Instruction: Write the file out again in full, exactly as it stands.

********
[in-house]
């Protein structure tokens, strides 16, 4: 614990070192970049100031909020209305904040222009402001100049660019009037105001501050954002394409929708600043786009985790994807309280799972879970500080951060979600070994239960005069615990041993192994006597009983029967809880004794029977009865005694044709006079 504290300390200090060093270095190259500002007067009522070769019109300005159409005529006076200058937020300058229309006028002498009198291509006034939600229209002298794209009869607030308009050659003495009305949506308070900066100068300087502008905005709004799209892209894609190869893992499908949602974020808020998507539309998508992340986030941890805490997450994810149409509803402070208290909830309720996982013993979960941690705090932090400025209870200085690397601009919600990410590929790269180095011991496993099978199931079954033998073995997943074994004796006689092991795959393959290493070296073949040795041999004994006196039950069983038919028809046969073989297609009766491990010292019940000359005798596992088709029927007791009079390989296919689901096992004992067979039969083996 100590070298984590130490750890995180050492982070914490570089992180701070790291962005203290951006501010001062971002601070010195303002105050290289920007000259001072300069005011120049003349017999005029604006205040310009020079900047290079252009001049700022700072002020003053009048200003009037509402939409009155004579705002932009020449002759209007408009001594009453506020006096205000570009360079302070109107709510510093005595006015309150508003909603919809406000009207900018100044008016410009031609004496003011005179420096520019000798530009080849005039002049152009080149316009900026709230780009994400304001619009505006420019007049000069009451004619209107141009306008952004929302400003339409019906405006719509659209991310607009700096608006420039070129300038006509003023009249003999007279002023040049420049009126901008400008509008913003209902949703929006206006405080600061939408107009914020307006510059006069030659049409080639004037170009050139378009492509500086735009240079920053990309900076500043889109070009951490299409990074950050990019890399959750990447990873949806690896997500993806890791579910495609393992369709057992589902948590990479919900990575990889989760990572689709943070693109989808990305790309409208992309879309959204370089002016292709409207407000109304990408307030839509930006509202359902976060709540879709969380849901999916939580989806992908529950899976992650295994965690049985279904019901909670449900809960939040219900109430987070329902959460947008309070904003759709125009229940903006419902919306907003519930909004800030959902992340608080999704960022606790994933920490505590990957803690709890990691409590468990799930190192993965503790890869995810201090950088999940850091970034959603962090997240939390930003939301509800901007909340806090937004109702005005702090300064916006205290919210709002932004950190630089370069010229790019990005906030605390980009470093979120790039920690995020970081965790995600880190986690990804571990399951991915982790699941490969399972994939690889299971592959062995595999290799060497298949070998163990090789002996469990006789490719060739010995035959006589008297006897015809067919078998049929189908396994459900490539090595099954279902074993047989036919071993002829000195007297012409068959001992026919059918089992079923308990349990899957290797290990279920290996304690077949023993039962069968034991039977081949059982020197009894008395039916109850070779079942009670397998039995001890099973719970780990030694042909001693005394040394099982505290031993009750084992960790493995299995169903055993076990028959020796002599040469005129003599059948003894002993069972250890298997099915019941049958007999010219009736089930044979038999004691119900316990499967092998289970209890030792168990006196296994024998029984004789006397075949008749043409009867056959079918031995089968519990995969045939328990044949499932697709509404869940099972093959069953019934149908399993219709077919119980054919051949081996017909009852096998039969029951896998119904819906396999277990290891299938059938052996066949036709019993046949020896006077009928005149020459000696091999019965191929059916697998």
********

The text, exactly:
[in-house]
């Protein structure tokens, strides 16, 4: 614990070192970049100031909020209305904040222009402001100049660019009037105001501050954002394409929708600043786009985790994807309280799972879970500080951060979600070994239960005069615990041993192994006597009983029967809880004794029977009865005694044709006079 504290300390200090060093270095190259500002007067009522070769019109300005159409005529006076200058937020300058229309006028002498009198291509006034939600229209002298794209009869607030308009050659003495009305949506308070900066100068300087502008905005709004799209892209894609190869893992499908949602974020808020998507539309998508992340986030941890805490997450994810149409509803402070208290909830309720996982013993979960941690705090932090400025209870200085690397601009919600990410590929790269180095011991496993099978199931079954033998073995997943074994004796006689092991795959393959290493070296073949040795041999004994006196039950069983038919028809046969073989297609009766491990010292019940000359005798596992088709029927007791009079390989296919689901096992004992067979039969083996 100590070298984590130490750890995180050492982070914490570089992180701070790291962005203290951006501010001062971002601070010195303002105050290289920007000259001072300069005011120049003349017999005029604006205040310009020079900047290079252009001049700022700072002020003053009048200003009037509402939409009155004579705002932009020449002759209007408009001594009453506020006096205000570009360079302070109107709510510093005595006015309150508003909603919809406000009207900018100044008016410009031609004496003011005179420096520019000798530009080849005039002049152009080149316009900026709230780009994400304001619009505006420019007049000069009451004619209107141009306008952004929302400003339409019906405006719509659209991310607009700096608006420039070129300038006509003023009249003999007279002023040049420049009126901008400008509008913003209902949703929006206006405080600061939408107009914020307006510059006069030659049409080639004037170009050139378009492509500086735009240079920053990309900076500043889109070009951490299409990074950050990019890399959750990447990873949806690896997500993806890791579910495609393992369709057992589902948590990479919900990575990889989760990572689709943070693109989808990305790309409208992309879309959204370089002016292709409207407000109304990408307030839509930006509202359902976060709540879709969380849901999916939580989806992908529950899976992650295994965690049985279904019901909670449900809960939040219900109430987070329902959460947008309070904003759709125009229940903006419902919306907003519930909004800030959902992340608080999704960022606790994933920490505590990957803690709890990691409590468990799930190192993965503790890869995810201090950088999940850091970034959603962090997240939390930003939301509800901007909340806090937004109702005005702090300064916006205290919210709002932004950190630089370069010229790019990005906030605390980009470093979120790039920690995020970081965790995600880190986690990804571990399951991915982790699941490969399972994939690889299971592959062995595999290799060497298949070998163990090789002996469990006789490719060739010995035959006589008297006897015809067919078998049929189908396994459900490539090595099954279902074993047989036919071993002829000195007297012409068959001992026919059918089992079923308990349990899957290797290990279920290996304690077949023993039962069968034991039977081949059982020197009894008395039916109850070779079942009670397998039995001890099973719970780990030694042909001693005394040394099982505290031993009750084992960790493995299995169903055993076990028959020796002599040469005129003599059948003894002993069972250890298997099915019941049958007999010219009736089930044979038999004691119900316990499967092998289970209890030792168990006196296994024998029984004789006397075949008749043409009867056959079918031995089968519990995969045939328990044949499932697709509404869940099972093959069953019934149908399993219709077919119980054919051949081996017909009852096998039969029951896998119904819906396999277990290891299938059938052996066949036709019993046949020896006077009928005149020459000696091999019965191929059916697998």